We (by that I mean the collective polity of the city) have decided that it's better to have Fall Creek Place than Dodge City between 22nd St. and Fall Creek from Meridian over to College. Ten years ago, the market mechanism had ground to a halt...or rather, it bred an endless cycle of tax sale, slum rentals, and ultimately, decay and demolition.

    Fixing decades of disinvestment and reweaving the urban fabric requires either patient capital or outright grants. That's usually because the actual and perceived costs of doing business in an urban redevelopment area are higher than in, say, Fishers. In short, incentive grants are necessary to draw out private investment. To that end, Fall Creek Place is part of numerous special zone designations, including Enterprise Zone. It's a focus of government investment...again, a policy decision.

    Finally, not everyone in Fall Creek Place lives in a two-degree, two-income household. The folks who don't might appreciate having entry-level or post-retirement jobs that don't require a graduate degree.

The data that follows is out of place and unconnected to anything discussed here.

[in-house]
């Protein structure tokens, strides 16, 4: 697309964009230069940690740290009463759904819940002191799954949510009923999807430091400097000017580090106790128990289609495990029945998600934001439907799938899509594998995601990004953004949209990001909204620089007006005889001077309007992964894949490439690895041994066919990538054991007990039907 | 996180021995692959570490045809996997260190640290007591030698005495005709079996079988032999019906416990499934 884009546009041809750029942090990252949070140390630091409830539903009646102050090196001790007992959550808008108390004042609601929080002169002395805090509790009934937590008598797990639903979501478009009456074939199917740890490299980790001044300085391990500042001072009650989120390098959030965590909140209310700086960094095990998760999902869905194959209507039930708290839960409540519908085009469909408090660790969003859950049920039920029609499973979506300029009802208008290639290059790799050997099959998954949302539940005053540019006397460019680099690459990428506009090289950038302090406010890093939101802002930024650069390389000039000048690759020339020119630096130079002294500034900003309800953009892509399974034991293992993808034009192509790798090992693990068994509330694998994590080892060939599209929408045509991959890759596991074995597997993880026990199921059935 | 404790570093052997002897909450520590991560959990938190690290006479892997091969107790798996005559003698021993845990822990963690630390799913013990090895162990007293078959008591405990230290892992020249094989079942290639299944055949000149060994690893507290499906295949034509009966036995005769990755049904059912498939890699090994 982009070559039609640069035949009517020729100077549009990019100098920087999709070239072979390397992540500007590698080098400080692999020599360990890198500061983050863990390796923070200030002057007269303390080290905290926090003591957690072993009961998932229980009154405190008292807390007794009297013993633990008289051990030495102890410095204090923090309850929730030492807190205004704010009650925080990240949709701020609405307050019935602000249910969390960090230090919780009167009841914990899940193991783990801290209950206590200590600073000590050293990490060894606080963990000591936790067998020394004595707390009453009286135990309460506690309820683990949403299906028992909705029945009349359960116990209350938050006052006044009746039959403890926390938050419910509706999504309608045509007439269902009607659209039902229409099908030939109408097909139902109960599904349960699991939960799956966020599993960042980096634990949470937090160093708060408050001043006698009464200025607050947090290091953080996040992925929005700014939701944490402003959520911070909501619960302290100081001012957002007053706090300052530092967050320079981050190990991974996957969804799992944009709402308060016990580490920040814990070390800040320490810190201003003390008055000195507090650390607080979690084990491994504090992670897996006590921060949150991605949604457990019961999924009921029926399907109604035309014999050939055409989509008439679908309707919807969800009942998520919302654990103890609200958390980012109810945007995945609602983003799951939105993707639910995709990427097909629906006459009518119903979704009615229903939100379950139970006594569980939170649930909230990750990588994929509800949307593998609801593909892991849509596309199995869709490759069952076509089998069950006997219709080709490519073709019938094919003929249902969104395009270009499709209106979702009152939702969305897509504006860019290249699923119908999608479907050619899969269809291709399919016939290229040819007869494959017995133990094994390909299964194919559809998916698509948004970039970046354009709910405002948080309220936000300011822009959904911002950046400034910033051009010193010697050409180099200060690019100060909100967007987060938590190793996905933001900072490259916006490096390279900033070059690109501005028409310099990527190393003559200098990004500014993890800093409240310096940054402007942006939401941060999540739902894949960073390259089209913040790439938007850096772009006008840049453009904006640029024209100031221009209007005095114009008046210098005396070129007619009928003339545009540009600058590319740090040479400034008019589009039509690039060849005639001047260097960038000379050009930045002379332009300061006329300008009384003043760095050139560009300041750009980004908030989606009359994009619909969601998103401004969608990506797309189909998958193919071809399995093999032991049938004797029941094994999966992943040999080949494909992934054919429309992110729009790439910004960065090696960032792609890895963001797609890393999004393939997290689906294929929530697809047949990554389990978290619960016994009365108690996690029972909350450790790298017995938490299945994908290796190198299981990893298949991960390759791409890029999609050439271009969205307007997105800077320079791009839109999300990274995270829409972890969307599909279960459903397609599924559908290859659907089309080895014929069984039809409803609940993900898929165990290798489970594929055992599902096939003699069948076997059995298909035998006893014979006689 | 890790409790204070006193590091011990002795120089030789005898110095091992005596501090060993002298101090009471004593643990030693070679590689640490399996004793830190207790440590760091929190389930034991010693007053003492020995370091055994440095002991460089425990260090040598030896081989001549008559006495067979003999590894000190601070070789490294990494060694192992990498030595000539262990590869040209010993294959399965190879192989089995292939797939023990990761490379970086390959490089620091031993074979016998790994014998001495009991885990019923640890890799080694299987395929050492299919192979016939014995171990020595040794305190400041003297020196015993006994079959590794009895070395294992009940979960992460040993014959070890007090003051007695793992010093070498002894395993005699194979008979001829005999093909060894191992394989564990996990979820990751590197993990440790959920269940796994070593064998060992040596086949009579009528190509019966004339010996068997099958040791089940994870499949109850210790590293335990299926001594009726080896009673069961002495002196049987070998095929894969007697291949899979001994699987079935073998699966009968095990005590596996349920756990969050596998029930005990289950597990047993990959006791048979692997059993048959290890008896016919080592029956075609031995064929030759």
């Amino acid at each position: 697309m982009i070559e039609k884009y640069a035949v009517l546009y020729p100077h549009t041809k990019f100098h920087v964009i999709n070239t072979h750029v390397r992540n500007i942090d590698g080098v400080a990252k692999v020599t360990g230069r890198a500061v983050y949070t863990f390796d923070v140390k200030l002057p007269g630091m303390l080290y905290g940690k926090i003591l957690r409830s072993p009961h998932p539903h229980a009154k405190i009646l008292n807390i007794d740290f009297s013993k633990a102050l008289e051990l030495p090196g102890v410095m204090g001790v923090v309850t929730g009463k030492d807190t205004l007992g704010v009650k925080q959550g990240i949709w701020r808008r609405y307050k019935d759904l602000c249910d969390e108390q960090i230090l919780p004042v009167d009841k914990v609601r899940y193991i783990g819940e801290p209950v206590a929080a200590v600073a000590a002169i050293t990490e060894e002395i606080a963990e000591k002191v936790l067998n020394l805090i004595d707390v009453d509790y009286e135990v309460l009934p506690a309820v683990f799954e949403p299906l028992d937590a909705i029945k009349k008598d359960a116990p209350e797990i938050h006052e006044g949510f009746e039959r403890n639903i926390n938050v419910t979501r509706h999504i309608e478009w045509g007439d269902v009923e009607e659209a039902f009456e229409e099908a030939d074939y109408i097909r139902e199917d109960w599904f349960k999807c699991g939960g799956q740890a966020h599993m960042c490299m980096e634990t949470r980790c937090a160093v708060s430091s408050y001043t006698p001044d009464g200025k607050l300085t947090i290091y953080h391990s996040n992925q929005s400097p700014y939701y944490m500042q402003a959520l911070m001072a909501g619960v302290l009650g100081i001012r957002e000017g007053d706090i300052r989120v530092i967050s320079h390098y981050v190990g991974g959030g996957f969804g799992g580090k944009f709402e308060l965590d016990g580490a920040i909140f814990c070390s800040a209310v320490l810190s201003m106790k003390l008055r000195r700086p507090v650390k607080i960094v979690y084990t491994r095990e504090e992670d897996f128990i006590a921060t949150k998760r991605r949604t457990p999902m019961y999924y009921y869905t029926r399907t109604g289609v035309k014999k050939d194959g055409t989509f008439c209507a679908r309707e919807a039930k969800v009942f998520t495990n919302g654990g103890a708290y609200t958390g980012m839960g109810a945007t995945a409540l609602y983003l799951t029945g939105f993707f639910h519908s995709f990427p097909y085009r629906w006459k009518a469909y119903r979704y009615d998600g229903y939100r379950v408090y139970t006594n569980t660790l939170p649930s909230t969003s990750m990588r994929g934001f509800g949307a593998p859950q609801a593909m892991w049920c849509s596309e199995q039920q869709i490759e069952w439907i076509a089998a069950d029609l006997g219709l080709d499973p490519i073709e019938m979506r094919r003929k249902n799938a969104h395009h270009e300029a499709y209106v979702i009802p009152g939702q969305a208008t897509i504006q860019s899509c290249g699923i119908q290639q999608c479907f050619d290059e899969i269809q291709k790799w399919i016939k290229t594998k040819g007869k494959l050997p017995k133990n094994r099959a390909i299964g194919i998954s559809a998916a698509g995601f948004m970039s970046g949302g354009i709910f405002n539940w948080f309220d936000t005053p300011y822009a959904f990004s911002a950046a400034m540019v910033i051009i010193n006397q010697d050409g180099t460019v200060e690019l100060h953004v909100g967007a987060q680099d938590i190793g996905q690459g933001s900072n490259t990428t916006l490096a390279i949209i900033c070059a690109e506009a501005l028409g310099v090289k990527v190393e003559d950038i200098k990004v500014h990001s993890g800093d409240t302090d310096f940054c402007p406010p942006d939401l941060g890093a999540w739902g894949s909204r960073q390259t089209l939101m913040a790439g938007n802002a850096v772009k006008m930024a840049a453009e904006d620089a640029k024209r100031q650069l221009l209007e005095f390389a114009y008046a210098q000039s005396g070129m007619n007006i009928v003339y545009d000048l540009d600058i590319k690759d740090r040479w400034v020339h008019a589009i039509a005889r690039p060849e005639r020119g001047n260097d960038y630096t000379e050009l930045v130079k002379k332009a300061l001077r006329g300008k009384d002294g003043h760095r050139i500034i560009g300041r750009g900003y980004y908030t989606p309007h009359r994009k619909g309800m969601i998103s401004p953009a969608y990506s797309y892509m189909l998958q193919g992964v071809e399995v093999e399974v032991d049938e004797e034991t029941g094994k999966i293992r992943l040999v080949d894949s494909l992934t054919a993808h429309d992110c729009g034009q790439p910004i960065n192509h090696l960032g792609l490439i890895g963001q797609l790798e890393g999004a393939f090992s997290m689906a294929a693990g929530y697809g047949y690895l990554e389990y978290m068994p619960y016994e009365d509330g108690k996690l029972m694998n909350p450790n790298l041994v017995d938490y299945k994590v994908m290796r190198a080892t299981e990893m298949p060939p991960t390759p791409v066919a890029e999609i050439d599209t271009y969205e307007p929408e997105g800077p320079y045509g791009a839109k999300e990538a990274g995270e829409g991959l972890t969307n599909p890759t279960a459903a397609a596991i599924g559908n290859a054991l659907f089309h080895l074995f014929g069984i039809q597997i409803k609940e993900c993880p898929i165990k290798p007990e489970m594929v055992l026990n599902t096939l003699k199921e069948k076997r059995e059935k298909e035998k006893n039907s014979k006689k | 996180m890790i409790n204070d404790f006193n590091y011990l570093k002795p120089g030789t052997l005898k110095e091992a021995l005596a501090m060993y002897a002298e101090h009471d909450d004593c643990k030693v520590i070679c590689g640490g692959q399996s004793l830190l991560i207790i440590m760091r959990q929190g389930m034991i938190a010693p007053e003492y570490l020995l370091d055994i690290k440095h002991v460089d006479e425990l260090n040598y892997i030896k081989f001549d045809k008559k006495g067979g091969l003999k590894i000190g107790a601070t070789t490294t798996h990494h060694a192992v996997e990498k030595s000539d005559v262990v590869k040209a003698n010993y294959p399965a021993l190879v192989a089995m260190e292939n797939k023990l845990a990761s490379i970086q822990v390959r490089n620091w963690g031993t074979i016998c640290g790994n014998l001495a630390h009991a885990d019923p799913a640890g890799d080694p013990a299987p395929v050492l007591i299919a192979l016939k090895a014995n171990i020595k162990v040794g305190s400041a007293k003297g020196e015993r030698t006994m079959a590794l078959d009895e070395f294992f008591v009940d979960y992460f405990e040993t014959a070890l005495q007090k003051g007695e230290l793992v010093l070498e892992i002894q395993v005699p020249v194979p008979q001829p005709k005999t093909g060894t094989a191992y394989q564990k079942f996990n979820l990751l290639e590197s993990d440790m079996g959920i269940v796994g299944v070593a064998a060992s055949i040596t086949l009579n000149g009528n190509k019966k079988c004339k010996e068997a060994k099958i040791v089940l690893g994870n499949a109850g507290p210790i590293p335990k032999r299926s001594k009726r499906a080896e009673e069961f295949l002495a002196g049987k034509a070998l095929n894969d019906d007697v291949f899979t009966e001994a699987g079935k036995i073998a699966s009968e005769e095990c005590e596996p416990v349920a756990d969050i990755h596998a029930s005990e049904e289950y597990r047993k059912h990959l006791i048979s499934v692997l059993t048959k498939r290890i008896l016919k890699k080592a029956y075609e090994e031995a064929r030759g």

• In response to Ivo's Carmel love-fest:

    Fall Creek Place does tend to need to work harder to land retail development for a number of reasons. Largely though, FCP still doesn't look good on paper. When any non-local corporation looks at either the zip code or census tract information for Fall Creek Place, neither are too inviting as of yet.

    Even data from two years ago can't compete with the urban utopia that is Carmel. Do they still pave the streets with candy up there?
  • Already an Ace at 38th and Illinois - To much duplication across the country- That is why Wall Street is crashing.
  • Carmel deserves a love-fest. They're actually getting development right up there. They have leadership, actual leadership. It's almost not even debatable that we completely lack that here.
  • I heard that 25 years ago there used to be a hardware store at this intersection. Can anyone else verify that?
  • I am confident that the IHPC will weigh in on this, even though it's across the steet from Heron-Morton Place. The project better have parking in the rear, and at leats a two-story structure built to the sidewalks. This is outside of RC, so no review there...we kinda need to hope the developers see it this way.
  • What about a round about at this location? Watch for the absurd resonses to this.